“Not quite.” Cam slurped what was left of his slushy beside him, the sound loud even in the surf. “But I’ll take it.”

“Do you ever think?” Hunter asked thoughtfully. “What if? What if it hadn’t been us? You know? What if we’d been the ones up on that ship instead of down here fighting?”

Cam slurped in reply.

“I’m being serious here.” Hunter poked his shoulder, then reached for the slushy Cam held out of reach.

Cam glanced at him sideways, and shrugged. “That’d have been awful boring.”

“I mean, we could have been up there while some cool kids were down here fighting. Cool kids, with cooler names, and little handshakes…”

Cam’s reply surprised him. “Hunter’s a pretty cool name.”

“Yeah?” Hunter asked, staring at Cam as he smirked and nodded.


“Huh.” He finished his corn dog and reached for Cam’s slushy. Taking a sip, he couldn’t help the grin that spread across his own face. “Cam’s a pretty cool name too, actually.”


It was dark out by the time they returned to the Wind Academy. The air had settled with the dry heat that was California, and the mist off the reflecting pool was easily welcomed.

“You know,” Hunter paused, staring at the water. “Nothing’s turned out how I expected it to.”

“Funny thing, that.” Cam agreed, his mind flashing back over his entire life. And Hunter’s life. And all of their expectations.

“Yeah. It is, actually.” Hunter turned to him, and his hand reached out to his shoulder and Cam closed his eyes and waited. Hunter’s fingers barely brushed his neck, and he almost shivered.

“Cam?” Hunter’s voice sounded confused, and Cam hurriedly opened his eyes. Hunter was staring at him, his head tilted in that familiar way. “Your collar was turned up.”

Cam blushed without meaning to, feeling like a guilty preschooler. For what he wasn’t sure. But he couldn’t find his voice for the life of him, so he turned back to the reflecting pool.

Hunter’s voice was now very amused. “Were you… expecting something?”

Cam cleared his throat. “I’ve learned to expect anything around you.”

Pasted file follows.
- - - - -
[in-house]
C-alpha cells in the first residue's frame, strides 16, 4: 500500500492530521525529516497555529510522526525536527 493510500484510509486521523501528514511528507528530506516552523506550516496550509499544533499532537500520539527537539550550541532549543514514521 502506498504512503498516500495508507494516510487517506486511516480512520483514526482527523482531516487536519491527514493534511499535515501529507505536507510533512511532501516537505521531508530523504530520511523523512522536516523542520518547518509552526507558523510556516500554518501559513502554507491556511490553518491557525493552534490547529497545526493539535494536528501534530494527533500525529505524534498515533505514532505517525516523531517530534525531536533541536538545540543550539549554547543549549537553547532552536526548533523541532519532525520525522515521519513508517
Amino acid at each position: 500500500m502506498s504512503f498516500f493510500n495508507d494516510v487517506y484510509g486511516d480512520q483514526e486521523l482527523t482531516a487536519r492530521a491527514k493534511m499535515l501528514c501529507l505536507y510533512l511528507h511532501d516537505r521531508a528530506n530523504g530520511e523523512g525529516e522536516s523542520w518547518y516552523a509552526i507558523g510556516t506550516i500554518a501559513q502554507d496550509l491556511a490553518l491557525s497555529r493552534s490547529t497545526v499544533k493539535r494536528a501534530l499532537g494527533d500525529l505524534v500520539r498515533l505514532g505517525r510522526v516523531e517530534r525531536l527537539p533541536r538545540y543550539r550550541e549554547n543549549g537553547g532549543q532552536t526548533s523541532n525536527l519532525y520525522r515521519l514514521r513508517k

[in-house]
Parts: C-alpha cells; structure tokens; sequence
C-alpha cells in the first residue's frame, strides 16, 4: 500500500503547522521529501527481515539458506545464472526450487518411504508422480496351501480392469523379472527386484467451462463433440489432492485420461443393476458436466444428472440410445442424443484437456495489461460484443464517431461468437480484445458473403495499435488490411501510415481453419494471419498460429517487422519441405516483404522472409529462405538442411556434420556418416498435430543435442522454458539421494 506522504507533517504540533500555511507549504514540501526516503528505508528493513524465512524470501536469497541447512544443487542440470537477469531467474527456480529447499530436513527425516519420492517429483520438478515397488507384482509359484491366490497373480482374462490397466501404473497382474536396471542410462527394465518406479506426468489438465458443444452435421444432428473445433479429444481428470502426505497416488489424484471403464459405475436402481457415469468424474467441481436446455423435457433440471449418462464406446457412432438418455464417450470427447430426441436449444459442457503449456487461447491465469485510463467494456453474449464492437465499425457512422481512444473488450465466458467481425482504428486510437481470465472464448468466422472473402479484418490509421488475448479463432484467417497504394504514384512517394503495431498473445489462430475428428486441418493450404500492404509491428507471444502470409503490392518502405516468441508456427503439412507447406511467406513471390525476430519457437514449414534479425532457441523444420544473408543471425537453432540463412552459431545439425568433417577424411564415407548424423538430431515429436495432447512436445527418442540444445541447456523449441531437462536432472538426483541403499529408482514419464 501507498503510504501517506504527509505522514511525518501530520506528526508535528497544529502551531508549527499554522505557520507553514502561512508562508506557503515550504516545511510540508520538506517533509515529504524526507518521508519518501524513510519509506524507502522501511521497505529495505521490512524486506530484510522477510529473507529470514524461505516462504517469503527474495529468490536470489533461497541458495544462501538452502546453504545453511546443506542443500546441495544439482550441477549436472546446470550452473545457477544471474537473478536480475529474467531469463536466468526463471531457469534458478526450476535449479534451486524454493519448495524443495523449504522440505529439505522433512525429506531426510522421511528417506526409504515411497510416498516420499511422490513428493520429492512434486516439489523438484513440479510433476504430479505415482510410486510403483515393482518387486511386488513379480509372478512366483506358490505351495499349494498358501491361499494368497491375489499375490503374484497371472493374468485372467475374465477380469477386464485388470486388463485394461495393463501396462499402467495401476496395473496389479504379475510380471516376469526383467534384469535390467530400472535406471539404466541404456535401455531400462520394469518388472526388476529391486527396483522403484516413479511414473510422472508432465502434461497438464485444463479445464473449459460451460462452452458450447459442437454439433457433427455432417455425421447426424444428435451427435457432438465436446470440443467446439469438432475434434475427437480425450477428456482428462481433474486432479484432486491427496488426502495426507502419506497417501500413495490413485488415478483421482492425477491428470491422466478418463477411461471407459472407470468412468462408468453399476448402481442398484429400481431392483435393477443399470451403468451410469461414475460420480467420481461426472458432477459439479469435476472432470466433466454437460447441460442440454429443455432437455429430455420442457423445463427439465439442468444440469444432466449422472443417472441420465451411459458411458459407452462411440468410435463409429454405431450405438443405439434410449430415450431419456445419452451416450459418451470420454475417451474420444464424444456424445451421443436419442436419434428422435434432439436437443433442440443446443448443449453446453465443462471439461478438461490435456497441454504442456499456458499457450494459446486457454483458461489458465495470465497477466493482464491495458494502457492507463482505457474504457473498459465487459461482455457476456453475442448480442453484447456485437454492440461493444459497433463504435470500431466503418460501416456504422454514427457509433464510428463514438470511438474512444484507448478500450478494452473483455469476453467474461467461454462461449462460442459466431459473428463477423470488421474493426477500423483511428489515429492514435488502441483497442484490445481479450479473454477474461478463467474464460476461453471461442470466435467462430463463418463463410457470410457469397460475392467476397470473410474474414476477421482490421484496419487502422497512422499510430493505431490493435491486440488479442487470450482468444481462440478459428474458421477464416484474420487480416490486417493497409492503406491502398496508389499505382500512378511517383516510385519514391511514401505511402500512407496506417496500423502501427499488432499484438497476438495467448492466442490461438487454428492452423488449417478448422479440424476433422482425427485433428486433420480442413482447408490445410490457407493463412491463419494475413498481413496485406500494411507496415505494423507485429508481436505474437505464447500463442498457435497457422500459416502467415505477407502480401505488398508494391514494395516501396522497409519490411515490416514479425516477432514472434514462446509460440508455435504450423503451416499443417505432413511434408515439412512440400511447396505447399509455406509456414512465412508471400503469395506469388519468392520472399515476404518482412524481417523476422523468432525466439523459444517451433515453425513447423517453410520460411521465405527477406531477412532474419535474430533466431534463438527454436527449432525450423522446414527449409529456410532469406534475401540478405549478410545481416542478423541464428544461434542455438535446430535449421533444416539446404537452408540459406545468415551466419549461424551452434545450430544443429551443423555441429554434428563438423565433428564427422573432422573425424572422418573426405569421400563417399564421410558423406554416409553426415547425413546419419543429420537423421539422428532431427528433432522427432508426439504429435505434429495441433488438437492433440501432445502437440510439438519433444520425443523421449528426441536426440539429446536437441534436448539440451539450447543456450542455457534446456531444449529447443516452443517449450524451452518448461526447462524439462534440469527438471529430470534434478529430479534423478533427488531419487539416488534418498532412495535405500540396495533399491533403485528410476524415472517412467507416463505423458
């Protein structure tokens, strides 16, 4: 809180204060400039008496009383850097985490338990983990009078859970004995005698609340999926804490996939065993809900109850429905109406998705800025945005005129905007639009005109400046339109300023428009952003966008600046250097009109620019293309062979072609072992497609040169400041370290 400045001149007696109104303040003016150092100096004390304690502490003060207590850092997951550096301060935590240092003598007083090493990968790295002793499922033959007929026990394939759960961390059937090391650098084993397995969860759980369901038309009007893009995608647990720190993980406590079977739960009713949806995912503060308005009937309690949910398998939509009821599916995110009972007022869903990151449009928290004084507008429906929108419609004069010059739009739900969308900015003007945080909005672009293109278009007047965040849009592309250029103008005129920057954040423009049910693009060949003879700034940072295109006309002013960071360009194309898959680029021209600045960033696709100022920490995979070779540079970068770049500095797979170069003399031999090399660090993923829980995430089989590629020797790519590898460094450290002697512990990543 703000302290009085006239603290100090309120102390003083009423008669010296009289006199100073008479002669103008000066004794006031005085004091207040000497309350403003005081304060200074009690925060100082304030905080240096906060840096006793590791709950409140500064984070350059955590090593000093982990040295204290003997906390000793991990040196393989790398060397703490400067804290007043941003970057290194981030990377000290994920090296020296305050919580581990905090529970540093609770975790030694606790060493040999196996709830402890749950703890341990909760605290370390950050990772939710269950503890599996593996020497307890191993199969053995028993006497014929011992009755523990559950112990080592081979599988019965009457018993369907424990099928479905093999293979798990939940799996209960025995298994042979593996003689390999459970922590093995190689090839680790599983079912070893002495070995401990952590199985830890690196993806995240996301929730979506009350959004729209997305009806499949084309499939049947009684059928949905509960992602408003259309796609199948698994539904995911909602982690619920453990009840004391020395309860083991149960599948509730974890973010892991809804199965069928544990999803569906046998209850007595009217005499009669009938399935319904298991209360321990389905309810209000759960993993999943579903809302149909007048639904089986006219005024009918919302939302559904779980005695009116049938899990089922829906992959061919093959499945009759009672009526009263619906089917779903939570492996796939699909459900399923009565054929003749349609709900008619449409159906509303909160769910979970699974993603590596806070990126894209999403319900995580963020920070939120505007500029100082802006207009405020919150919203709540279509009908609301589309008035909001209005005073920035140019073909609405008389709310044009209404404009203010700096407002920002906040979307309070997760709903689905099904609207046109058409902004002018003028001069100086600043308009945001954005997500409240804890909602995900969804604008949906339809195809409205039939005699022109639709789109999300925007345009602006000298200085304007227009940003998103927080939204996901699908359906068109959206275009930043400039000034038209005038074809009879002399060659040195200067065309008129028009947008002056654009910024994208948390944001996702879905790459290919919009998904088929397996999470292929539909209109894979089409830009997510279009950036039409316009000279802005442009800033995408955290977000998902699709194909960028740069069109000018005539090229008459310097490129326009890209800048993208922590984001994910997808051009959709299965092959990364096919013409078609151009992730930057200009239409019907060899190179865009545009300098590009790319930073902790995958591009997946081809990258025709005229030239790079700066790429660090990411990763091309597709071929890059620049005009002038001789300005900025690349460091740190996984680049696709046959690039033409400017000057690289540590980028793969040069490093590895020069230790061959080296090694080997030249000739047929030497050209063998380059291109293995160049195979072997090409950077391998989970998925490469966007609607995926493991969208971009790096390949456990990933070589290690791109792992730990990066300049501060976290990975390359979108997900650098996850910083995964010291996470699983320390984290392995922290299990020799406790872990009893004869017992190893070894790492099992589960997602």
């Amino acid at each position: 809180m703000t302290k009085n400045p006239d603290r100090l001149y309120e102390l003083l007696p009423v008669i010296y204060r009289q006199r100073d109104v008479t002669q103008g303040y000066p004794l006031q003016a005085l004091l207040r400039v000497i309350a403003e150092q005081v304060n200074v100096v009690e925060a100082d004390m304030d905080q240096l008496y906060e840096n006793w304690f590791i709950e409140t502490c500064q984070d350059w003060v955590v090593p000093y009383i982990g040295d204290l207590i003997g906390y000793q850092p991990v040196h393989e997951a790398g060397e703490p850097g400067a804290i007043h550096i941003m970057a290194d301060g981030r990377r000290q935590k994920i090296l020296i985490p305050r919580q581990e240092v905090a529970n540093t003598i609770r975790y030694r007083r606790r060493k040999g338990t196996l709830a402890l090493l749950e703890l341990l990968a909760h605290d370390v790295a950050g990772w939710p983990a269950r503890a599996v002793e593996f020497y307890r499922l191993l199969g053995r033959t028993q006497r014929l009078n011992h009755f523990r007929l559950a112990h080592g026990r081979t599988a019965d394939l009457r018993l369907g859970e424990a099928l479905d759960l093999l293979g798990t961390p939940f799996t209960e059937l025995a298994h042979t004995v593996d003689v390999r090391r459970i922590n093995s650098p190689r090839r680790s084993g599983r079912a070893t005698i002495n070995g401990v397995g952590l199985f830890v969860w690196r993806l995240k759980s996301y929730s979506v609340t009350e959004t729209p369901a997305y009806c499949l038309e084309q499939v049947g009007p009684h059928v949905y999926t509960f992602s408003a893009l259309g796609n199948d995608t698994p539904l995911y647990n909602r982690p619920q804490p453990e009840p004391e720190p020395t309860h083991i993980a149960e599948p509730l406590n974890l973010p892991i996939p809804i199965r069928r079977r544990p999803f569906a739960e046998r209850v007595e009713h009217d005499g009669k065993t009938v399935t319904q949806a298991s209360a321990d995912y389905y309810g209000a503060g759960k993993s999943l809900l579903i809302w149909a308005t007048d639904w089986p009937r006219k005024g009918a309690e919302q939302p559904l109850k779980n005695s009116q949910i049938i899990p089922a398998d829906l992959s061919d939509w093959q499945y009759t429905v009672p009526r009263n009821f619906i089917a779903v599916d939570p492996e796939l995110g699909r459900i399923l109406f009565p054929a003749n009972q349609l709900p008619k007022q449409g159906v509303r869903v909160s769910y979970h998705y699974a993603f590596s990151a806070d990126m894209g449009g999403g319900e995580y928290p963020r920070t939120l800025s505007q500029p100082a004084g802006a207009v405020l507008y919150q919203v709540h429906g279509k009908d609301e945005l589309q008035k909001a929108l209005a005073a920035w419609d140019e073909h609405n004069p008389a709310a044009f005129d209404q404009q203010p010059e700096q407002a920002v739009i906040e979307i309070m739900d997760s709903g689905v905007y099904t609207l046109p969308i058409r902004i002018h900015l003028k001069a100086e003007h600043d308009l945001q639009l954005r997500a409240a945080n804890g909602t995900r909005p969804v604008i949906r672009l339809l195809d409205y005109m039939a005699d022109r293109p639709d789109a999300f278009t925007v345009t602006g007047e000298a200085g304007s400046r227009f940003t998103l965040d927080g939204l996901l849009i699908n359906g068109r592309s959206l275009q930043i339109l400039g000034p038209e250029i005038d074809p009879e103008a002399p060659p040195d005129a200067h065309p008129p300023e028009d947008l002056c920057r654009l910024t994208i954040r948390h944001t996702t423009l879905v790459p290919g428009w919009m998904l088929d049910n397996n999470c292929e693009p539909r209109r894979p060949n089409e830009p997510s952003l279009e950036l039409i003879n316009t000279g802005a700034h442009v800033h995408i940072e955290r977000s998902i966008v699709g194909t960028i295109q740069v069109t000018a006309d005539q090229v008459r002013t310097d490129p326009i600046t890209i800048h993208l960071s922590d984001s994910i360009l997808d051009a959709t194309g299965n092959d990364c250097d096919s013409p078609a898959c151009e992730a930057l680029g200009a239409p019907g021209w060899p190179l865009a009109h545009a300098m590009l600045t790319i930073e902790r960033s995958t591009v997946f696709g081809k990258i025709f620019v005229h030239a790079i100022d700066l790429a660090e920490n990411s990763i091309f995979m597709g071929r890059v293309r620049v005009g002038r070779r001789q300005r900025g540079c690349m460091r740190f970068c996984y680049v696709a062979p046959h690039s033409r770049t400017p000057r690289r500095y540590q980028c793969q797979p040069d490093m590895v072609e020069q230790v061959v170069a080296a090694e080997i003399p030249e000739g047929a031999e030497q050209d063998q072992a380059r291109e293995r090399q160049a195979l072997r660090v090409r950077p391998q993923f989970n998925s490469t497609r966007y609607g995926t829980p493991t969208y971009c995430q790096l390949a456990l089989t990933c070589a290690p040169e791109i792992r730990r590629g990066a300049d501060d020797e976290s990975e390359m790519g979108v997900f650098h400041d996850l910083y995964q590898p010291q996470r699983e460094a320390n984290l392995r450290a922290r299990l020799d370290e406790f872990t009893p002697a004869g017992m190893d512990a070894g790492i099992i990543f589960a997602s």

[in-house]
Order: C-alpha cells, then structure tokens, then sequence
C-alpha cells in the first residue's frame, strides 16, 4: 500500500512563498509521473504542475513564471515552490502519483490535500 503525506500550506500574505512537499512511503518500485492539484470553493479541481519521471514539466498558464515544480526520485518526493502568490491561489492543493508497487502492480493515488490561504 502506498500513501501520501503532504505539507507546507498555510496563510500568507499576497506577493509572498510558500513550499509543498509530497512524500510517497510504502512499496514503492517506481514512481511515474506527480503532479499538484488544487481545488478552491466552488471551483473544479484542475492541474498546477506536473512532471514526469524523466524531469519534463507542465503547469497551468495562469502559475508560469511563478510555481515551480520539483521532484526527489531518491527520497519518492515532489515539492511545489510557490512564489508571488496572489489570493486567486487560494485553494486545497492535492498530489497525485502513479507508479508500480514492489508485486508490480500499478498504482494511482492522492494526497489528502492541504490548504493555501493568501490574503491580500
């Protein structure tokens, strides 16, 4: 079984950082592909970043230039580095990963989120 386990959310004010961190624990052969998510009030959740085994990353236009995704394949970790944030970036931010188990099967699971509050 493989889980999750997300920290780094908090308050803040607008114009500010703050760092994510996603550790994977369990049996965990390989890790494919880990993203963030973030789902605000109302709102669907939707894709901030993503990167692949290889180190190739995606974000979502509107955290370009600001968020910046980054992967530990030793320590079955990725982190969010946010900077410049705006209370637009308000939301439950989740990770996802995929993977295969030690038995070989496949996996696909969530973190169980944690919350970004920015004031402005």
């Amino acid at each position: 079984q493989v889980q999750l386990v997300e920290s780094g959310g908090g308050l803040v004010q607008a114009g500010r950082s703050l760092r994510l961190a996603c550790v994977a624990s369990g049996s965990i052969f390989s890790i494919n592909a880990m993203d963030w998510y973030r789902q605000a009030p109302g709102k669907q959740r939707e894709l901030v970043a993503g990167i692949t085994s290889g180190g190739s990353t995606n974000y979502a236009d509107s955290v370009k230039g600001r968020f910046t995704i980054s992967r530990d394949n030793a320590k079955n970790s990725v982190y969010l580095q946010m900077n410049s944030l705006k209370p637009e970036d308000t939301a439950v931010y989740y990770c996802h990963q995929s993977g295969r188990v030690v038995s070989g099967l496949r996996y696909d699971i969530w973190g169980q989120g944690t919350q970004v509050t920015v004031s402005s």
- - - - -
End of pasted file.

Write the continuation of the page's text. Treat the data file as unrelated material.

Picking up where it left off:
“Huh.” Hunter considered this for a moment.

And then he reached over and kissed Cam’s cheek, like a freaking grade-schooler. And Cam blushed like a schoolgirl. The universe was in order.

“I’m sorry.” Cam told him, hiding his face in the dimming light. “I never meant to get… emotionally involved.”

There was a pause. “Emotionally involved?” Hunter’s reply was incredulous, and Cam tried to shrug. “Really? You never planned on it, huh?” Hunter’s voice had softened, and turned into something like dry amusement.

Cam couldn’t answer. He felt foolish for having said anything at all.

“Cam, when my parents died Sensei Omina took me and Blake in, and I never planned on that but it was the best thing that could have happened to me. Then the academies were attacked and I got handed a morpher and we joined the rest of the rangers. And I met you. And I never planned on that, either, but it was the best thing that ever happened to me. And well, you not planning on getting emotionally involved? I think you know where I’m going here.” Hunter turned to him, and Cam tried to hide his own grin.

Hunter grabbed his arm, his fingers warm against Cam’s skin, and Cam turned to him.

They hadn’t touched since that day on Lothor’s ship. Cam had been so happy to see Hunter that he’d grabbed his hand as soon as Hunter had set his free, and they’d looked at each other exactly as they were looking now; full of hope, anticipation, and something sort of like what love was supposed to feel like when not muddled by the fact they were on an exploding alien ship.

It was what should have happened in that moment, just delayed a while.

Hunter leaned in, and Cam did to, and their lips met. Cam smiled into the kiss and let Hunter take a step closer, and he did too, and Hunter’s arm was around his waist and Cam reached up to cradle Hunter’s face. It was soft, uncertain, and a little clumsy. When asked later Cam probably wouldn’t be able to describe it as anything but a kiss.

Their lips broke apart, and Hunter’s hand reached up to grab a hold of Cam’s.

“I’d rather be emotionally involved with you than anyone else.” Hunter grinned at him.

Cam grinned back too, because hey, they’d danced around it for long enough.

Maybe they’d never been as far away from each other as they’d thought.